In November of 2015, Hon. Carolyn Bennett, Minister of Indigenous and Northern Affairs, confirmed that Canada would implement the UNDRIP.[15] With respect to education, the UNDRIP asks that States recognize the following rights:

Article 14

  1. Indigenous peoples have the right to establish and control their educational systems and institutions providing education in their own languages, in a manner appropriate to their cultural methods of teaching and learning.
  2. Indigenous individuals, particularly children, have the right to all levels and forms of education of the State without discrimination.
  3. States shall, in conjunction with indigenous peoples, take effective measures, in order for indigenous individuals, particularly children, including those living outside their communities, to have access, when possible, to an education in their own culture and provided in their own language.

Article 21

  1. Indigenous peoples have the right, without discrimination, to the improvement of their economic and social conditions, including, inter alia, in the areas of education, employment, vocational training and retraining, housing, sanitation, health and social security.
  2. States shall take effective measures and, where appropriate, special measures to ensure continuing improvement of their economic and social conditions. Particular attention shall be paid to the rights and special needs of indigenous elders, women, youth, children and persons with disabilities.[16]

The implementation of the UNDRIP, in a way, will effectively require the federal government to enact legislation that can accomplish what its implementation demands. Any future legislation should be in accordance with and ensure the rights set out in Articles 14 and 21. This will present new challenges in negotiating legislation on First Nations education, which appears to be a priority for Prime Minister Trudeau, who promised nation-to-nation negotiations, and pledged to invest $2.6 billion dollars into First Nation education.[17]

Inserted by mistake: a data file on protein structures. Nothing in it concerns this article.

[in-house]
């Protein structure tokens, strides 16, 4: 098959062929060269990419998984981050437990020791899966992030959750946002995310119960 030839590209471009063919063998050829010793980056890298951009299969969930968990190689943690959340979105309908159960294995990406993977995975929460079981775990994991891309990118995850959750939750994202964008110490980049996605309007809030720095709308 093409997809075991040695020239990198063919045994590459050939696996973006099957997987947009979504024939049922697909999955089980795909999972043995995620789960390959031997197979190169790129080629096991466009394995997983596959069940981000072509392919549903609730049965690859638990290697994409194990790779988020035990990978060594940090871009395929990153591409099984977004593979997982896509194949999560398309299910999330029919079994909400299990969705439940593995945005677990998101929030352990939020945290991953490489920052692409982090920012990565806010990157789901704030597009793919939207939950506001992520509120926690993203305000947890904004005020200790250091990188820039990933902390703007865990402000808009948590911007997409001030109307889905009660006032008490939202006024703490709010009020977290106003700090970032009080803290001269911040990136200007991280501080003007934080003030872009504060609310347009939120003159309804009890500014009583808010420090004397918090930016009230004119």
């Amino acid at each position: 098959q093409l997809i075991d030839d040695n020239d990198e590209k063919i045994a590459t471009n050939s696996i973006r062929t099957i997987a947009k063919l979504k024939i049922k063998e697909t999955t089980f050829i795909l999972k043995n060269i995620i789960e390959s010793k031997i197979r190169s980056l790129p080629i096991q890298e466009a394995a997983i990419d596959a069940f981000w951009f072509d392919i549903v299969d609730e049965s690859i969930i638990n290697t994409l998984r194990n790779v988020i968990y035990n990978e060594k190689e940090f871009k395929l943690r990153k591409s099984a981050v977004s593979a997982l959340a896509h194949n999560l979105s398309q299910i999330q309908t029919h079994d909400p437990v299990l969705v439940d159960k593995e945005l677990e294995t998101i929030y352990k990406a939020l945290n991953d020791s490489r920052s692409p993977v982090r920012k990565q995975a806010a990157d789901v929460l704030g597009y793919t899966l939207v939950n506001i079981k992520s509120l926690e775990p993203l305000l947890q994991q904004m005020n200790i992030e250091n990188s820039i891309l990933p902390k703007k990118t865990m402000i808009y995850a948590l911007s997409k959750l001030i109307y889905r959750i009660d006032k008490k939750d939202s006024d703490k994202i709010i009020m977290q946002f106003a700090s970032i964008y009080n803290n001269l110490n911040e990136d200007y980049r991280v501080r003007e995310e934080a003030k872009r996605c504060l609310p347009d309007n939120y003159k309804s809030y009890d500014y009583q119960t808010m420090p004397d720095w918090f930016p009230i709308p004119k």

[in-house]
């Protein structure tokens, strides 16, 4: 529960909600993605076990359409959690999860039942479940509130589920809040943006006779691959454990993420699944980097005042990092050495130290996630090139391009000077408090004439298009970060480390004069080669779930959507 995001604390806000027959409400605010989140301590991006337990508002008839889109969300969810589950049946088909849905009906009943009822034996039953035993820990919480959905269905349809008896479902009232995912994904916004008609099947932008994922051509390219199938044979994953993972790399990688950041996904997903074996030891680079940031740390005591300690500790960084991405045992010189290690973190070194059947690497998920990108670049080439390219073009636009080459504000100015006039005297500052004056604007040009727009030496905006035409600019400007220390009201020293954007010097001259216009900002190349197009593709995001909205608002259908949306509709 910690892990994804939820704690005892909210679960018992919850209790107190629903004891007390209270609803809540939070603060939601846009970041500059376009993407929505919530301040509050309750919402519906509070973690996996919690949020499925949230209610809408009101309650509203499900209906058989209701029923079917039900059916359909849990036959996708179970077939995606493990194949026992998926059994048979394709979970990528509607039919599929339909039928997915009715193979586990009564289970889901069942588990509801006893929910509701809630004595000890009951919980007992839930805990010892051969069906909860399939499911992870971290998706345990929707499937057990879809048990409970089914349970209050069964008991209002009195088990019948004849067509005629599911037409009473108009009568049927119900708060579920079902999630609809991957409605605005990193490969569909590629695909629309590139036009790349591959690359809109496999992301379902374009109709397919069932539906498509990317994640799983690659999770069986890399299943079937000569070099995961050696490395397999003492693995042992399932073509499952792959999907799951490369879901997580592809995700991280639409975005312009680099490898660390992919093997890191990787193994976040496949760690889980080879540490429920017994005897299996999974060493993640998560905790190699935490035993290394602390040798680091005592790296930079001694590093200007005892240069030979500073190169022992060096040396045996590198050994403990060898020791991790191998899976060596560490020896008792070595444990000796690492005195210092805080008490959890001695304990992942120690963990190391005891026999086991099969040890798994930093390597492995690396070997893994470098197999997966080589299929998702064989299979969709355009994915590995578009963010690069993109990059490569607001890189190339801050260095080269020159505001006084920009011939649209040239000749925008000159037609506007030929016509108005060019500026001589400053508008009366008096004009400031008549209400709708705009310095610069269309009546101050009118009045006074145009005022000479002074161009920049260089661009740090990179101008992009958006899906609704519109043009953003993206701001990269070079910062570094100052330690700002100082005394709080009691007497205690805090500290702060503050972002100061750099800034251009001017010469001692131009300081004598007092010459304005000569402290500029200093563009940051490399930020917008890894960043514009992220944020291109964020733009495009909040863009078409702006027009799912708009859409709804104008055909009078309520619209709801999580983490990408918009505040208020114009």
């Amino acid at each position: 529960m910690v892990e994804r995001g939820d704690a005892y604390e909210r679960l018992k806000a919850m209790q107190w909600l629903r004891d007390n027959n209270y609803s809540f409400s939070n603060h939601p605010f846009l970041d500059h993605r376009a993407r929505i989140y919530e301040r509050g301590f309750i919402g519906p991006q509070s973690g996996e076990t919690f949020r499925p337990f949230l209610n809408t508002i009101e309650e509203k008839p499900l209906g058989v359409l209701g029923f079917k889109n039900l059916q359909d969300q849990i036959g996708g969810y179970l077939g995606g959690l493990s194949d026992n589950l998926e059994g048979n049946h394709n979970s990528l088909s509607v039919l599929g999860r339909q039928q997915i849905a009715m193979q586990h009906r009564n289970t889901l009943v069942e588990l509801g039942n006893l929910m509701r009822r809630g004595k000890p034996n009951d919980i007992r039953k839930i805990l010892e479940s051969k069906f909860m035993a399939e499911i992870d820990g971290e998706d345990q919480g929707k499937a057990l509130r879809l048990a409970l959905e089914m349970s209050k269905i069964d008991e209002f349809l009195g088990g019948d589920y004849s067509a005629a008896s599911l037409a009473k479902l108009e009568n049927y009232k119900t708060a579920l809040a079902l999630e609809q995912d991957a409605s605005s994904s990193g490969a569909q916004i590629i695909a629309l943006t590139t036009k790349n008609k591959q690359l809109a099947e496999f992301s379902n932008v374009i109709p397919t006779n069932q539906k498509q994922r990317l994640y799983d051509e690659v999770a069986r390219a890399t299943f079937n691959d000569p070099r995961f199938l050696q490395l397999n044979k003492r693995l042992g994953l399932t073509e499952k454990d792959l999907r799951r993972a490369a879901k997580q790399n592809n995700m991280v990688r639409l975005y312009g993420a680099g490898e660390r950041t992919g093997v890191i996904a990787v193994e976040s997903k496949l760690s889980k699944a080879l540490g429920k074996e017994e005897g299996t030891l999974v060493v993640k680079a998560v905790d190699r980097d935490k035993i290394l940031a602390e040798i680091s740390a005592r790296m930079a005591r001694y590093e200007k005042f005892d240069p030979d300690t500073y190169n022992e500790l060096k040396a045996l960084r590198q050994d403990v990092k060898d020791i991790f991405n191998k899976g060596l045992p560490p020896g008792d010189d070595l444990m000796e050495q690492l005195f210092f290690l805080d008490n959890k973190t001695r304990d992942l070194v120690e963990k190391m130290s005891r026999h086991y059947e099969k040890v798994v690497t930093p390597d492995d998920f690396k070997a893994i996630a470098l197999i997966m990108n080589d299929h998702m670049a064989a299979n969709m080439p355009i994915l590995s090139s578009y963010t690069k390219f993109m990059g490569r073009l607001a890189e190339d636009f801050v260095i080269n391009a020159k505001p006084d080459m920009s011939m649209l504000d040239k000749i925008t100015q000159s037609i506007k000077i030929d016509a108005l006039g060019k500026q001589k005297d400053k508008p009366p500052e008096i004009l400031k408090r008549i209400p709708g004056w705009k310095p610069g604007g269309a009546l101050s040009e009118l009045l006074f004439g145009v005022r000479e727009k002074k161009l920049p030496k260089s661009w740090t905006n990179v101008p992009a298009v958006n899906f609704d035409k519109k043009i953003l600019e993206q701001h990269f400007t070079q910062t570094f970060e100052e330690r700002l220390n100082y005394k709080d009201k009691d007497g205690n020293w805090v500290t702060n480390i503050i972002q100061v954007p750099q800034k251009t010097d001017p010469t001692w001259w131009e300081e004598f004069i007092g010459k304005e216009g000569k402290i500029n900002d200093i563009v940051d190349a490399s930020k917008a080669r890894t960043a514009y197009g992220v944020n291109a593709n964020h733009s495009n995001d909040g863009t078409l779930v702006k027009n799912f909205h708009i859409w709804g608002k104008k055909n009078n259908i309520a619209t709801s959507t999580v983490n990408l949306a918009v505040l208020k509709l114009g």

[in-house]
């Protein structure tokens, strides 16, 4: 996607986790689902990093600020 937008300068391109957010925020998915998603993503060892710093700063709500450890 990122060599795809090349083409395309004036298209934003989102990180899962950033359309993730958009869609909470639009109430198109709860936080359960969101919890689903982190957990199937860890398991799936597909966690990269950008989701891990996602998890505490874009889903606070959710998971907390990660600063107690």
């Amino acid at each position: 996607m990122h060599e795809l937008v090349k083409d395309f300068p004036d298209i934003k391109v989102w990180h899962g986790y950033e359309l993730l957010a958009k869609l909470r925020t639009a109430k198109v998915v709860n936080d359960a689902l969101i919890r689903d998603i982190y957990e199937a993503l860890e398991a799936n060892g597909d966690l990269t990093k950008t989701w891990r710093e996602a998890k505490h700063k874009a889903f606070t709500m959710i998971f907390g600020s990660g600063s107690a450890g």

[1] Joanna Smith, “Canada will implement UN Declaration on Rights of Indigenous Peoples, Carolyn Bennett says”, Toronto Star (12 November 2015), online: <> [Smith].

[2] Robert Laboucane, “Canada’s Aboriginal Education crisis” The Aboriginal Multi-Media Society (AMMSA) 28:7, 2010, online: <’s-aboriginal-education-crisis-column>.

[3] Jerry Paquette, Gerald Fallon, First Nations Education Policy in Canada: Progress or Gridlock (Toronto: University of Toronto Press, 2010) at 182.

[4] Report of the Standing Senate Committee on Aboriginal Peoples, “Reforming First Nations Education: From Crisis to Hope” (December 2011) at 10, online: <>.

[5] Ibid at 182-183.

[6] The educational attainment of Aboriginal peoples in Canada, Statistics Canada, online: <>.

[7] Ibid.

[8] Katrina Clarke, “Native education problems won’t be fixed through more funding, study says”, National Post (7 August 2014), online: <>.

[9] Michael Mendelson, “A Second Look at the First Nations Control of the First Nations Education Act”, Caledon Institute of Social Policy (August 2014) at 3, online: <> [Mendelson].

[10] Indigenous and Northern Affairs Canada, ARCHIVED – Bill C-33: First Nations Control of First Nations Education Act, online: <>.

[11] Ibid.

[12] Mendelson, supra note 9 at 7.

[13] Pamela Palmater, “Chief Shawn Atleo should tear up First Nations Education Act”, Rabble (30 April 2014), online: <>.

[14] Ibid.

[15] Smith, supra note 1.

[16] UN General Assembly, United Nations Declaration on the Rights of Indigenous Peoples: resolution / adopted by the General Assembly, 2 October 2007, A/RES/61/295, at Arts 14 and 21, online: <>.

[17] Susana Mas, “Justin Trudeau promises $2.6B for First Nations Education”, CBC News (13 August 2015), online: <>.